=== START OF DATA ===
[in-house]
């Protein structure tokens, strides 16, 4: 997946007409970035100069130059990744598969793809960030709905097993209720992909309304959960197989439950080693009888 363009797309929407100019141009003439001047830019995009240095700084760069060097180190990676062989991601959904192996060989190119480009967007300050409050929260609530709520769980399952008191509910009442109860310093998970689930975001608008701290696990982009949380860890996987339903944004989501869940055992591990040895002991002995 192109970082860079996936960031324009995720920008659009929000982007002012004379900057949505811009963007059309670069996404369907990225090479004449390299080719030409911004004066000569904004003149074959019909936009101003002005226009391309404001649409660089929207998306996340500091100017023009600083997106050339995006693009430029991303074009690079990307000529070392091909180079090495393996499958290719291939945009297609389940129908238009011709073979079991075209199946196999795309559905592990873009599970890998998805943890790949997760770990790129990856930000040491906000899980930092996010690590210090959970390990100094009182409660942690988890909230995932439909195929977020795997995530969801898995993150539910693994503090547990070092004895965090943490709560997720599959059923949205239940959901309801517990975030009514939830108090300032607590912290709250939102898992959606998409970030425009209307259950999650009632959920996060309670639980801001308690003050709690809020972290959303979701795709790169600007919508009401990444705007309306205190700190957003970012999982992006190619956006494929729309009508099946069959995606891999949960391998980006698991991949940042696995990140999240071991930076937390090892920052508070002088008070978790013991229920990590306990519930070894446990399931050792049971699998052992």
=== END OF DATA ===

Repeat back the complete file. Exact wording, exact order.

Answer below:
[in-house]
């Protein structure tokens, strides 16, 4: 997946007409970035100069130059990744598969793809960030709905097993209720992909309304959960197989439950080693009888 363009797309929407100019141009003439001047830019995009240095700084760069060097180190990676062989991601959904192996060989190119480009967007300050409050929260609530709520769980399952008191509910009442109860310093998970689930975001608008701290696990982009949380860890996987339903944004989501869940055992591990040895002991002995 192109970082860079996936960031324009995720920008659009929000982007002012004379900057949505811009963007059309670069996404369907990225090479004449390299080719030409911004004066000569904004003149074959019909936009101003002005226009391309404001649409660089929207998306996340500091100017023009600083997106050339995006693009430029991303074009690079990307000529070392091909180079090495393996499958290719291939945009297609389940129908238009011709073979079991075209199946196999795309559905592990873009599970890998998805943890790949997760770990790129990856930000040491906000899980930092996010690590210090959970390990100094009182409660942690988890909230995932439909195929977020795997995530969801898995993150539910693994503090547990070092004895965090943490709560997720599959059923949205239940959901309801517990975030009514939830108090300032607590912290709250939102898992959606998409970030425009209307259950999650009632959920996060309670639980801001308690003050709690809020972290959303979701795709790169600007919508009401990444705007309306205190700190957003970012999982992006190619956006494929729309009508099946069959995606891999949960391998980006698991991949940042696995990140999240071991930076937390090892920052508070002088008070978790013991229920990590306990519930070894446990399931050792049971699998052992």